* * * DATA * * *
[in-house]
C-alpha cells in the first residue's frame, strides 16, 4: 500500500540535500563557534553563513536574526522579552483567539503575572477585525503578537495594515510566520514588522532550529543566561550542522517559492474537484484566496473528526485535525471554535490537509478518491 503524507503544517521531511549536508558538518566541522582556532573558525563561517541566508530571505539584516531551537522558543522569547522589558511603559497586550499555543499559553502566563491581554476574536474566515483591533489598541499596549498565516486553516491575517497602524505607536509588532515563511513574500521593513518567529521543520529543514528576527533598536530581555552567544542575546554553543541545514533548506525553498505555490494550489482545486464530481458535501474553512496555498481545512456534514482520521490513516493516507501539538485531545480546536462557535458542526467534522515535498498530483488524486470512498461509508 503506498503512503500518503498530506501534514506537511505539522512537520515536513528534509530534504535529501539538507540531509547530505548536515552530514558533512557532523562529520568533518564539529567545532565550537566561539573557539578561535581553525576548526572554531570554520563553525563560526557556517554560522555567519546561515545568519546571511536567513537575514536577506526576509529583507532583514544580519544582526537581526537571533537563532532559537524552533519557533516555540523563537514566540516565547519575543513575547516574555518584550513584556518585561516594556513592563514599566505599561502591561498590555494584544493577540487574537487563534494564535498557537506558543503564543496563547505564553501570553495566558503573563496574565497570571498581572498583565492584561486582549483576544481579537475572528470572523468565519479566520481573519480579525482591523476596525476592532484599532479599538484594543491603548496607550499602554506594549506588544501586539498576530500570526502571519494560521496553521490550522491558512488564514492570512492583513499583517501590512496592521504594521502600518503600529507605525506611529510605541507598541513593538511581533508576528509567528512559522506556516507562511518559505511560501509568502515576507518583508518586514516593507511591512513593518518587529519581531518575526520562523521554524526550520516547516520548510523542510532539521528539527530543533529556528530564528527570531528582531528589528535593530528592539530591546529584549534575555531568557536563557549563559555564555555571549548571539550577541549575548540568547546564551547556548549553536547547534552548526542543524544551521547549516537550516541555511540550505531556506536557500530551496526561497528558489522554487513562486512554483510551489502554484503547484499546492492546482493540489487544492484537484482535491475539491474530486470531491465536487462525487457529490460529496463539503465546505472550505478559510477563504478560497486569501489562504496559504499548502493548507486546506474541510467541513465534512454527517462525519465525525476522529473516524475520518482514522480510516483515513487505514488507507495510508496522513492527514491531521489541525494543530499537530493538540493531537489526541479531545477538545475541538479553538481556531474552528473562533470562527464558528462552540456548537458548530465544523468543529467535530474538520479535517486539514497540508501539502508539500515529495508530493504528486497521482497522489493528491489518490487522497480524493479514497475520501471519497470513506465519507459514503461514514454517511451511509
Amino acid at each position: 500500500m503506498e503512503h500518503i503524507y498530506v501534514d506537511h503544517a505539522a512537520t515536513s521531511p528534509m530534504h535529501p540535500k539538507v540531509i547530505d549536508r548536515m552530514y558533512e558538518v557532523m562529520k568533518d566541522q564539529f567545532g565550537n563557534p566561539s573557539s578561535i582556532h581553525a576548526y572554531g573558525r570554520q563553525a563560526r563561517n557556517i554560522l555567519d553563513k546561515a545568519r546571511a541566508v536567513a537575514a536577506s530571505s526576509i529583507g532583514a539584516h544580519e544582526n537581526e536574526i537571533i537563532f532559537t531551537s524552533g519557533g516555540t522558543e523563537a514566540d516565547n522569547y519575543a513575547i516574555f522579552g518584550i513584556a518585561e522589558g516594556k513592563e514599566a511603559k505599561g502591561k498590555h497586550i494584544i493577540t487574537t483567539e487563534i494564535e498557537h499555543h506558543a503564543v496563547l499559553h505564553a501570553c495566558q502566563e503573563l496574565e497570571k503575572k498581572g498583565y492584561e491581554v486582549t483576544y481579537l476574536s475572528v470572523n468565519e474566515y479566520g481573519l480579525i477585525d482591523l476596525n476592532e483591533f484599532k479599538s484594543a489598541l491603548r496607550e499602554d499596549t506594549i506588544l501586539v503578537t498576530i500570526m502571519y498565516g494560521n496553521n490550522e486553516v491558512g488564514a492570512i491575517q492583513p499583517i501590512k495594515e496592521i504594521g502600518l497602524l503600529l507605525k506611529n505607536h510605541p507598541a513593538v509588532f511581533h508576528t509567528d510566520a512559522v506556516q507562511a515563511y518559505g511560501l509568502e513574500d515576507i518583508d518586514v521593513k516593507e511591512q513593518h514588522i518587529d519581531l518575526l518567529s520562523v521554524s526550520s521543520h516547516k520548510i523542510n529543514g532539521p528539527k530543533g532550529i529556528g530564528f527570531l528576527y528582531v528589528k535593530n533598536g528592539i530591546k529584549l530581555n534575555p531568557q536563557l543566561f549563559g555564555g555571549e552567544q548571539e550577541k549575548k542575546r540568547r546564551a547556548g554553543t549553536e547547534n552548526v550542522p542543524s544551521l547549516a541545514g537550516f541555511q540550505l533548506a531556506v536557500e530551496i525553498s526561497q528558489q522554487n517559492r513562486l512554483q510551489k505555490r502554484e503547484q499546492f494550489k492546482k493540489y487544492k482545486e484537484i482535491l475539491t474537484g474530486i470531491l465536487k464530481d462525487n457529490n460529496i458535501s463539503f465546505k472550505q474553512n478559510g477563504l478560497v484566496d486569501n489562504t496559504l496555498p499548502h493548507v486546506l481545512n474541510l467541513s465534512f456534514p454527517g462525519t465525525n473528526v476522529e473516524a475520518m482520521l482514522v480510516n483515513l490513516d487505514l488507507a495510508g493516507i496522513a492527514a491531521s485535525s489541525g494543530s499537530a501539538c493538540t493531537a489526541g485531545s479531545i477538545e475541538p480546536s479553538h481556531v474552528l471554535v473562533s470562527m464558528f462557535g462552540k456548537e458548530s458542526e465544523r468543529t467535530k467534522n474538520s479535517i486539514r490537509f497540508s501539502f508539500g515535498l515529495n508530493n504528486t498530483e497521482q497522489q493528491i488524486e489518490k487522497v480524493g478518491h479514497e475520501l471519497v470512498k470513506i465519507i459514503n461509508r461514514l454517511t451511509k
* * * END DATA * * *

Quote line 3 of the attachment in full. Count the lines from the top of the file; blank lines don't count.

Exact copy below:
Amino acid at each position: 500500500m503506498e503512503h500518503i503524507y498530506v501534514d506537511h503544517a505539522a512537520t515536513s521531511p528534509m530534504h535529501p540535500k539538507v540531509i547530505d549536508r548536515m552530514y558533512e558538518v557532523m562529520k568533518d566541522q564539529f567545532g565550537n563557534p566561539s573557539s578561535i582556532h581553525a576548526y572554531g573558525r570554520q563553525a563560526r563561517n557556517i554560522l555567519d553563513k546561515a545568519r546571511a541566508v536567513a537575514a536577506s530571505s526576509i529583507g532583514a539584516h544580519e544582526n537581526e536574526i537571533i537563532f532559537t531551537s524552533g519557533g516555540t522558543e523563537a514566540d516565547n522569547y519575543a513575547i516574555f522579552g518584550i513584556a518585561e522589558g516594556k513592563e514599566a511603559k505599561g502591561k498590555h497586550i494584544i493577540t487574537t483567539e487563534i494564535e498557537h499555543h506558543a503564543v496563547l499559553h505564553a501570553c495566558q502566563e503573563l496574565e497570571k503575572k498581572g498583565y492584561e491581554v486582549t483576544y481579537l476574536s475572528v470572523n468565519e474566515y479566520g481573519l480579525i477585525d482591523l476596525n476592532e483591533f484599532k479599538s484594543a489598541l491603548r496607550e499602554d499596549t506594549i506588544l501586539v503578537t498576530i500570526m502571519y498565516g494560521n496553521n490550522e486553516v491558512g488564514a492570512i491575517q492583513p499583517i501590512k495594515e496592521i504594521g502600518l497602524l503600529l507605525k506611529n505607536h510605541p507598541a513593538v509588532f511581533h508576528t509567528d510566520a512559522v506556516q507562511a515563511y518559505g511560501l509568502e513574500d515576507i518583508d518586514v521593513k516593507e511591512q513593518h514588522i518587529d519581531l518575526l518567529s520562523v521554524s526550520s521543520h516547516k520548510i523542510n529543514g532539521p528539527k530543533g532550529i529556528g530564528f527570531l528576527y528582531v528589528k535593530n533598536g528592539i530591546k529584549l530581555n534575555p531568557q536563557l543566561f549563559g555564555g555571549e552567544q548571539e550577541k549575548k542575546r540568547r546564551a547556548g554553543t549553536e547547534n552548526v550542522p542543524s544551521l547549516a541545514g537550516f541555511q540550505l533548506a531556506v536557500e530551496i525553498s526561497q528558489q522554487n517559492r513562486l512554483q510551489k505555490r502554484e503547484q499546492f494550489k492546482k493540489y487544492k482545486e484537484i482535491l475539491t474537484g474530486i470531491l465536487k464530481d462525487n457529490n460529496i458535501s463539503f465546505k472550505q474553512n478559510g477563504l478560497v484566496d486569501n489562504t496559504l496555498p499548502h493548507v486546506l481545512n474541510l467541513s465534512f456534514p454527517g462525519t465525525n473528526v476522529e473516524a475520518m482520521l482514522v480510516n483515513l490513516d487505514l488507507a495510508g493516507i496522513a492527514a491531521s485535525s489541525g494543530s499537530a501539538c493538540t493531537a489526541g485531545s479531545i477538545e475541538p480546536s479553538h481556531v474552528l471554535v473562533s470562527m464558528f462557535g462552540k456548537e458548530s458542526e465544523r468543529t467535530k467534522n474538520s479535517i486539514r490537509f497540508s501539502f508539500g515535498l515529495n508530493n504528486t498530483e497521482q497522489q493528491i488524486e489518490k487522497v480524493g478518491h479514497e475520501l471519497v470512498k470513506i465519507i459514503n461509508r461514514l454517511t451511509k